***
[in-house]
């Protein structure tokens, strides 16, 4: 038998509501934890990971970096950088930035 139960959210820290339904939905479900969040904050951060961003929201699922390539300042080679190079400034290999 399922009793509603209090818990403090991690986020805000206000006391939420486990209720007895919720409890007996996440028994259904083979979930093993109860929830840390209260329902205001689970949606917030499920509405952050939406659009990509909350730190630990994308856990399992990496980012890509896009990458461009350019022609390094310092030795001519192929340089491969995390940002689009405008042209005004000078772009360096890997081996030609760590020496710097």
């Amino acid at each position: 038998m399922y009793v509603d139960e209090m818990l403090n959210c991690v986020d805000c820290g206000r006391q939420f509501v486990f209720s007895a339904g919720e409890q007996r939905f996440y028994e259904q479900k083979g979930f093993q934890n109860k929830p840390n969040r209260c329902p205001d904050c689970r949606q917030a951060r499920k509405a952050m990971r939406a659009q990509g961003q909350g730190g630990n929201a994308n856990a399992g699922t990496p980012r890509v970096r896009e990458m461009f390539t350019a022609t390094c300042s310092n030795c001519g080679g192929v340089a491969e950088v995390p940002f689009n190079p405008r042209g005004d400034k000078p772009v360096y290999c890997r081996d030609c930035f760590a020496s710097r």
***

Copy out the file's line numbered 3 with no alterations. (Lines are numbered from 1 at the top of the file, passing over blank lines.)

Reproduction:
């Amino acid at each position: 038998m399922y009793v509603d139960e209090m818990l403090n959210c991690v986020d805000c820290g206000r006391q939420f509501v486990f209720s007895a339904g919720e409890q007996r939905f996440y028994e259904q479900k083979g979930f093993q934890n109860k929830p840390n969040r209260c329902p205001d904050c689970r949606q917030a951060r499920k509405a952050m990971r939406a659009q990509g961003q909350g730190g630990n929201a994308n856990a399992g699922t990496p980012r890509v970096r896009e990458m461009f390539t350019a022609t390094c300042s310092n030795c001519g080679g192929v340089a491969e950088v995390p940002f689009n190079p405008r042209g005004d400034k000078p772009v360096y290999c890997r081996d030609c930035f760590a020496s710097r």